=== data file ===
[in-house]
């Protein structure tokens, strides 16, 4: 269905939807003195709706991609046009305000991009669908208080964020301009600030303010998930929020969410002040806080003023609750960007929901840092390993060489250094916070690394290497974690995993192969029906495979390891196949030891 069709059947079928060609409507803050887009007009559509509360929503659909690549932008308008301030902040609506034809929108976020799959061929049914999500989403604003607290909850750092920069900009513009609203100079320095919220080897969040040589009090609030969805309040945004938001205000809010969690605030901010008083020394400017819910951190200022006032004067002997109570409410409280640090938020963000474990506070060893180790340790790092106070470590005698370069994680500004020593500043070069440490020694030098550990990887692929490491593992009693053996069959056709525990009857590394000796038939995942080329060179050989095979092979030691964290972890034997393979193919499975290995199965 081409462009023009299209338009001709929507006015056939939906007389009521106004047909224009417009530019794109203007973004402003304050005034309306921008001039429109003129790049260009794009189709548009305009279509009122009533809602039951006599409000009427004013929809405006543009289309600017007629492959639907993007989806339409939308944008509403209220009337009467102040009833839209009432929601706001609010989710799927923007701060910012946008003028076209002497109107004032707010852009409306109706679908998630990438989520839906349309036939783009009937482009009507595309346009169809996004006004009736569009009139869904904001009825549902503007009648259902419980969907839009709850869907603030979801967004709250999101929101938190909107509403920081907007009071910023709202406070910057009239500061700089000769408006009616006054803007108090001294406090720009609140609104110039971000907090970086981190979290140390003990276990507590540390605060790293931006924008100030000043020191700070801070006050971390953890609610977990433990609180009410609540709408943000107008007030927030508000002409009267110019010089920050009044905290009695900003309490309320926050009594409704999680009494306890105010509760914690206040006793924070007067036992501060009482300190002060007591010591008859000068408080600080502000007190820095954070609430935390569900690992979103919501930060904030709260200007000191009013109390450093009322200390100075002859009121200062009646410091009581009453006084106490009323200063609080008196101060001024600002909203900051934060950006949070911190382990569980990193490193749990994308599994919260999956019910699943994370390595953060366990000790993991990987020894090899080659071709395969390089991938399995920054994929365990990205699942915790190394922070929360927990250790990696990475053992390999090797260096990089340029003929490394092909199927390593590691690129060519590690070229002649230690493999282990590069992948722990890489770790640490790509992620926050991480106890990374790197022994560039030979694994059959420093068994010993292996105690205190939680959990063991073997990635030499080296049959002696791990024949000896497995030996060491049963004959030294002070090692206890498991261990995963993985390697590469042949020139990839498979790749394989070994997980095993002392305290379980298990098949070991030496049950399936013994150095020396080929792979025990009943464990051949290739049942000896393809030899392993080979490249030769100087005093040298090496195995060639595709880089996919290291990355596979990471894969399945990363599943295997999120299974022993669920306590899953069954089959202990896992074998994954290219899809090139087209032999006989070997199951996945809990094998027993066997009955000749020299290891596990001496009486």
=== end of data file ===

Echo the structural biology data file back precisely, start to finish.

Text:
[in-house]
């Protein structure tokens, strides 16, 4: 269905939807003195709706991609046009305000991009669908208080964020301009600030303010998930929020969410002040806080003023609750960007929901840092390993060489250094916070690394290497974690995993192969029906495979390891196949030891 069709059947079928060609409507803050887009007009559509509360929503659909690549932008308008301030902040609506034809929108976020799959061929049914999500989403604003607290909850750092920069900009513009609203100079320095919220080897969040040589009090609030969805309040945004938001205000809010969690605030901010008083020394400017819910951190200022006032004067002997109570409410409280640090938020963000474990506070060893180790340790790092106070470590005698370069994680500004020593500043070069440490020694030098550990990887692929490491593992009693053996069959056709525990009857590394000796038939995942080329060179050989095979092979030691964290972890034997393979193919499975290995199965 081409462009023009299209338009001709929507006015056939939906007389009521106004047909224009417009530019794109203007973004402003304050005034309306921008001039429109003129790049260009794009189709548009305009279509009122009533809602039951006599409000009427004013929809405006543009289309600017007629492959639907993007989806339409939308944008509403209220009337009467102040009833839209009432929601706001609010989710799927923007701060910012946008003028076209002497109107004032707010852009409306109706679908998630990438989520839906349309036939783009009937482009009507595309346009169809996004006004009736569009009139869904904001009825549902503007009648259902419980969907839009709850869907603030979801967004709250999101929101938190909107509403920081907007009071910023709202406070910057009239500061700089000769408006009616006054803007108090001294406090720009609140609104110039971000907090970086981190979290140390003990276990507590540390605060790293931006924008100030000043020191700070801070006050971390953890609610977990433990609180009410609540709408943000107008007030927030508000002409009267110019010089920050009044905290009695900003309490309320926050009594409704999680009494306890105010509760914690206040006793924070007067036992501060009482300190002060007591010591008859000068408080600080502000007190820095954070609430935390569900690992979103919501930060904030709260200007000191009013109390450093009322200390100075002859009121200062009646410091009581009453006084106490009323200063609080008196101060001024600002909203900051934060950006949070911190382990569980990193490193749990994308599994919260999956019910699943994370390595953060366990000790993991990987020894090899080659071709395969390089991938399995920054994929365990990205699942915790190394922070929360927990250790990696990475053992390999090797260096990089340029003929490394092909199927390593590691690129060519590690070229002649230690493999282990590069992948722990890489770790640490790509992620926050991480106890990374790197022994560039030979694994059959420093068994010993292996105690205190939680959990063991073997990635030499080296049959002696791990024949000896497995030996060491049963004959030294002070090692206890498991261990995963993985390697590469042949020139990839498979790749394989070994997980095993002392305290379980298990098949070991030496049950399936013994150095020396080929792979025990009943464990051949290739049942000896393809030899392993080979490249030769100087005093040298090496195995060639595709880089996919290291990355596979990471894969399945990363599943295997999120299974022993669920306590899953069954089959202990896992074998994954290219899809090139087209032999006989070997199951996945809990094998027993066997009955000749020299290891596990001496009486």